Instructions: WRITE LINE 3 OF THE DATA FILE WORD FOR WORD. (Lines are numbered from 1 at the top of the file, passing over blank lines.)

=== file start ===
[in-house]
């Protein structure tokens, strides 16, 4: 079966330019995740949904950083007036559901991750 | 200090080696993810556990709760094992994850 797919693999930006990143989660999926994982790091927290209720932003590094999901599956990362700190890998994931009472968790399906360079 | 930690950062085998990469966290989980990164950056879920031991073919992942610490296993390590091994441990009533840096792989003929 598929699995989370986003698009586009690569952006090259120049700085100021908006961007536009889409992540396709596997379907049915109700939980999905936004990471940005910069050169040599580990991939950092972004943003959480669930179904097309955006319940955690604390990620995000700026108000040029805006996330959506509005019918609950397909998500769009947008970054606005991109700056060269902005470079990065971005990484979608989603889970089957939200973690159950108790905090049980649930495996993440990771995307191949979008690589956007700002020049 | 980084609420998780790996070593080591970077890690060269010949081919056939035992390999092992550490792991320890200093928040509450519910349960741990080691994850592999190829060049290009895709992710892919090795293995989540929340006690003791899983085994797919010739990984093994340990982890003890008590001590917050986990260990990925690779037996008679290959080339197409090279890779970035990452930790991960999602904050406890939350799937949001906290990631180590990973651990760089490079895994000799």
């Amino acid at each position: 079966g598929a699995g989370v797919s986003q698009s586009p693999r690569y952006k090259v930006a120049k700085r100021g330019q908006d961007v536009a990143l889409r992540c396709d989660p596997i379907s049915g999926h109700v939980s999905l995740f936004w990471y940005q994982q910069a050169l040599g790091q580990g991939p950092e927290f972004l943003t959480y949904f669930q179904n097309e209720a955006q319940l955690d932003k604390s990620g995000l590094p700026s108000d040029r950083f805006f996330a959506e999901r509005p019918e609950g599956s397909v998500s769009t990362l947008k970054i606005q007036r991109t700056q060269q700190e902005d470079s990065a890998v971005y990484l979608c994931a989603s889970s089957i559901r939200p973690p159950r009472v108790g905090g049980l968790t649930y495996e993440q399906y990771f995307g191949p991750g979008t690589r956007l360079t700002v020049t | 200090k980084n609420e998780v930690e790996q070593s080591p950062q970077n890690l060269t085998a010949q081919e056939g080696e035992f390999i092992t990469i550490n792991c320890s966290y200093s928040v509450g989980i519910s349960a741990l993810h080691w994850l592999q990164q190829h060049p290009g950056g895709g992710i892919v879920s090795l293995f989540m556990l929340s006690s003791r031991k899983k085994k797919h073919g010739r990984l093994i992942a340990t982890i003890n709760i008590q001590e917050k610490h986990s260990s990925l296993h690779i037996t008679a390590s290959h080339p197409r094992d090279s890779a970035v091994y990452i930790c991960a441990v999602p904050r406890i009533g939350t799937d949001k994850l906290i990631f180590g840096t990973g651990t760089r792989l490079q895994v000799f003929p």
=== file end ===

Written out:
């Amino acid at each position: 079966g598929a699995g989370v797919s986003q698009s586009p693999r690569y952006k090259v930006a120049k700085r100021g330019q908006d961007v536009a990143l889409r992540c396709d989660p596997i379907s049915g999926h109700v939980s999905l995740f936004w990471y940005q994982q910069a050169l040599g790091q580990g991939p950092e927290f972004l943003t959480y949904f669930q179904n097309e209720a955006q319940l955690d932003k604390s990620g995000l590094p700026s108000d040029r950083f805006f996330a959506e999901r509005p019918e609950g599956s397909v998500s769009t990362l947008k970054i606005q007036r991109t700056q060269q700190e902005d470079s990065a890998v971005y990484l979608c994931a989603s889970s089957i559901r939200p973690p159950r009472v108790g905090g049980l968790t649930y495996e993440q399906y990771f995307g191949p991750g979008t690589r956007l360079t700002v020049t | 200090k980084n609420e998780v930690e790996q070593s080591p950062q970077n890690l060269t085998a010949q081919e056939g080696e035992f390999i092992t990469i550490n792991c320890s966290y200093s928040v509450g989980i519910s349960a741990l993810h080691w994850l592999q990164q190829h060049p290009g950056g895709g992710i892919v879920s090795l293995f989540m556990l929340s006690s003791r031991k899983k085994k797919h073919g010739r990984l093994i992942a340990t982890i003890n709760i008590q001590e917050k610490h986990s260990s990925l296993h690779i037996t008679a390590s290959h080339p197409r094992d090279s890779a970035v091994y990452i930790c991960a441990v999602p904050r406890i009533g939350t799937d949001k994850l906290i990631f180590g840096t990973g651990t760089r792989l490079q895994v000799f003929p």